He saw it on the TV, she read it in a magazine, life in the west, where they can be free. ‘It’s a long way across the ocean, many nights at sea, but we can make it,’ he said, ‘you and me. We'll pack your mama's music box, wrap it in a bag; you can play it when the baby cries and you’re feeling sad. Here we walk on egg shells, trying not to break; they don't want us here - it’ll be better over there.’
‘There's boat in the harbour, leaving tonight. I paid the captain, we'll be leaving by moonlight. It’s a long way across the ocean, many nights at sea, but we’ll be welcome there, so much better than here. Say goodbye to the fortune teller, send her bad news away, kiss your sister and tell her, we will send for her someday. There's a boat on the water, leaving tonight, and they don't want us here, it will be better over there.’
It is a story of hope, celebrating a temporary liberation and hoping for a better life but the music box allows for the nostalgia that comes to visit all of us who move a distance from home. After that it was a simple case of pulling in a tune and then turning it into a song, which you can read here (and hear here): https://soundcloud.com/user-659881458/your-mamas-music-box
Your Mama’s Music Box
He saw it on the TV she read it in a magazine
life in the west, where they can be free
Its a long way across the ocean - many nights at sea
but we can make it he said - you and me
We'll pack your mama's music box and wrap it in a bag
you can play it when the baby cries
and your feeling sad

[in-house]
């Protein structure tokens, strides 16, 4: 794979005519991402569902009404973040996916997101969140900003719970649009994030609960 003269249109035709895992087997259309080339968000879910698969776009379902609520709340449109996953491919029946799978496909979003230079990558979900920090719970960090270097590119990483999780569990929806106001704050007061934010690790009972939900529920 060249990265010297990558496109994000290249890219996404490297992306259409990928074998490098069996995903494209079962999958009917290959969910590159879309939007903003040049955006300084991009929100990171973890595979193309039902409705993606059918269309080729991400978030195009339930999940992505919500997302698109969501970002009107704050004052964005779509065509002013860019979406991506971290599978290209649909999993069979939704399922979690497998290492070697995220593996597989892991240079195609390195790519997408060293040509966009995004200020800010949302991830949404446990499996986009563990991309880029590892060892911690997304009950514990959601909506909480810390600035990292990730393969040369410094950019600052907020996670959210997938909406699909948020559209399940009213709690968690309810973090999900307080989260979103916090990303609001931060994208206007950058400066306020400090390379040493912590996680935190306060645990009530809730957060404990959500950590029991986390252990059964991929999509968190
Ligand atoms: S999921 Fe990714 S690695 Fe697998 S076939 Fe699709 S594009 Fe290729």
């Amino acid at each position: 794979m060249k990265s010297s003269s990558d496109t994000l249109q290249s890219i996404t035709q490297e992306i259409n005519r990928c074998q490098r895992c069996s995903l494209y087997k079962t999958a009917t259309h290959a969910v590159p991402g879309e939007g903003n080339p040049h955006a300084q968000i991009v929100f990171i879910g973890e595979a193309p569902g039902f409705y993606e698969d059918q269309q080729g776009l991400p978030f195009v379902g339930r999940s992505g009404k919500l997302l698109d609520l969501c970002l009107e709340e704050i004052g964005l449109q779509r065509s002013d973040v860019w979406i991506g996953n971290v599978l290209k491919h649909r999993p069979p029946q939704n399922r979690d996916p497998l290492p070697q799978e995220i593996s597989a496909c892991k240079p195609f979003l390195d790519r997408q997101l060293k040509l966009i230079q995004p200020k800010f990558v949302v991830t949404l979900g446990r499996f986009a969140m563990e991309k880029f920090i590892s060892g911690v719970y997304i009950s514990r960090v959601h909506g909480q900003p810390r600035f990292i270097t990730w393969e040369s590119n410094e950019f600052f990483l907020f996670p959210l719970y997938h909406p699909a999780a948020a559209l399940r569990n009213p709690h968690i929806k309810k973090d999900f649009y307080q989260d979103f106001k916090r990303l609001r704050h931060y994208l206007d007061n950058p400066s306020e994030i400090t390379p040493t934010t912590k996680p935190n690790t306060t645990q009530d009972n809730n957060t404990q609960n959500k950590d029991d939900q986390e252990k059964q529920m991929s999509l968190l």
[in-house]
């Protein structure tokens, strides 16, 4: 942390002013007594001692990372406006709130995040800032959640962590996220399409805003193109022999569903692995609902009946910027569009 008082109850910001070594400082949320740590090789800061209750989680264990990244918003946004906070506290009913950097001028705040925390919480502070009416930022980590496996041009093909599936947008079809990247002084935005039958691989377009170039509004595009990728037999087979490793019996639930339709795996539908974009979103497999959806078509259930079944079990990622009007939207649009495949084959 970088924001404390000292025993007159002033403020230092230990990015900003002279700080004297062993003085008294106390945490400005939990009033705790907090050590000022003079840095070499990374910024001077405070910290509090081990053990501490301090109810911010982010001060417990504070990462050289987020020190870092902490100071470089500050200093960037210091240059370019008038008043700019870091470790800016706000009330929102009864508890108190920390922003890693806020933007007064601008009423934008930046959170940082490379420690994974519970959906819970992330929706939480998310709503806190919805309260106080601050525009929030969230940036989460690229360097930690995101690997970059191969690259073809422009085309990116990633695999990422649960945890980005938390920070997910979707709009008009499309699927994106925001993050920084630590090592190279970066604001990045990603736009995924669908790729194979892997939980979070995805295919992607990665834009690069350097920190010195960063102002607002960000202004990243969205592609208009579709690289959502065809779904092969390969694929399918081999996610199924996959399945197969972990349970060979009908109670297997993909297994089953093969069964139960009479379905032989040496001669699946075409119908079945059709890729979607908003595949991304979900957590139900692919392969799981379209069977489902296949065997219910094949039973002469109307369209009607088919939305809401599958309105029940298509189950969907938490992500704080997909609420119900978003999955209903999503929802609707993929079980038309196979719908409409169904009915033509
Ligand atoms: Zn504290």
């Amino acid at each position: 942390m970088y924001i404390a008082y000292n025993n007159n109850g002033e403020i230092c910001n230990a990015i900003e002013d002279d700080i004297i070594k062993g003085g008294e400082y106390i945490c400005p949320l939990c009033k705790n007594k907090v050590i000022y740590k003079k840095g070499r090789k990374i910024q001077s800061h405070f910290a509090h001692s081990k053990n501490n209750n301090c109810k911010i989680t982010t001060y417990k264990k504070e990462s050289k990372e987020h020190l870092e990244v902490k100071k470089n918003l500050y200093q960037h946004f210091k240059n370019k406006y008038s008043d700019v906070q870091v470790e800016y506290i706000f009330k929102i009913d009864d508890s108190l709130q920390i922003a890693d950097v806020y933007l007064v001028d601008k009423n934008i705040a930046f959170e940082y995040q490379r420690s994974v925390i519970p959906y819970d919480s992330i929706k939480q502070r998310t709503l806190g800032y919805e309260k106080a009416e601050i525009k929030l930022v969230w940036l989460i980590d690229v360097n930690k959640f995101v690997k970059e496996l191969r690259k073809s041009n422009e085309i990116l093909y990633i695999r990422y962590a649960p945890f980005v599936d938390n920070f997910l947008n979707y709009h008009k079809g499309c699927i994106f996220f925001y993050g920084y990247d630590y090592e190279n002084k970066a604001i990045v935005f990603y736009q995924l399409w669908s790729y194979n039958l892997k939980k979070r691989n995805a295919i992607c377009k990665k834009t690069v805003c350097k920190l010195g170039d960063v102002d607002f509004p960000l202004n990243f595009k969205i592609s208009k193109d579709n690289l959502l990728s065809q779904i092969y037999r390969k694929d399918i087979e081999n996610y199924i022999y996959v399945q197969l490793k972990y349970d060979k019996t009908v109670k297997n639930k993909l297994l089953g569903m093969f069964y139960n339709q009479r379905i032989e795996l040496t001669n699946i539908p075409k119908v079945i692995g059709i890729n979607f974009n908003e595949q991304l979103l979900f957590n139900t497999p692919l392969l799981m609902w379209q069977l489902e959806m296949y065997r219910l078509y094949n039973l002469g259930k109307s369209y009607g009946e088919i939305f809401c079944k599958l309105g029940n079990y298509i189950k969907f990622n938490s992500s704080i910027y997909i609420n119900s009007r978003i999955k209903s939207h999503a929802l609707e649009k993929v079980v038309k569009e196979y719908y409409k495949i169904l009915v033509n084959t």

But here we walk on egg shells
trying not to break
they don't want us here – it will be better there
There's boat in the harbour, leaving tonight
I paid the captain we'll be leaving by moonlight
It’s a long way across the ocean many nights at sea
but we’ll be welcome there - so much better than here
Say goodbye to the fortune teller
send her bad news away
kiss your sister and tell her
we will send for her some day
There's a boat on the water
and they don't want us here - they don't want us here
© Andrew Melrose, 2016
Work is what we do, but it is art which reminds us who we are as caring, thinking people. An inside outside story of ‘forced migration’ can easily be dismissed as a soft option for the liberal minded. I take solace from Bertold Brecht who said:
With the people struggling and changing reality before our eyes, we must not [my italic] cling to ‘tried’ rules of narrative, venerable literary models, eternal aesthetic laws. We must not derive realism as such from particular existing works, but we shall use every means, old and new, tried and untried, derived from art and derived from other sources, to render reality to men in a form they can master (1977: 81).
Life is a constant carnival of haves and have nots, inside and outside ideas and dialogues are a necessary part of keeping hope of equality alive. The Boat and The Tampa and ‘Your Mama’s Music Box’ are about keeping the dialogue box open.
Pictures © Stephanie Morris, 2017
Bakhtin, M 1984 Problems of Dostoevski's Poetics  ed. and trans. Caryl Emerson, introduction by Wayne C Booth, Minneapolis, MN: University of Minnesota Press
Brecht, B 1977 ‘Against György Lukács’, in T Adorno, W Benjamin, E Bloch, B Brecht, G Lukács, Aesthetics and politics: the key texts of the classic debate within German Marxism, trans. R Taylor, London: Verso, 68-85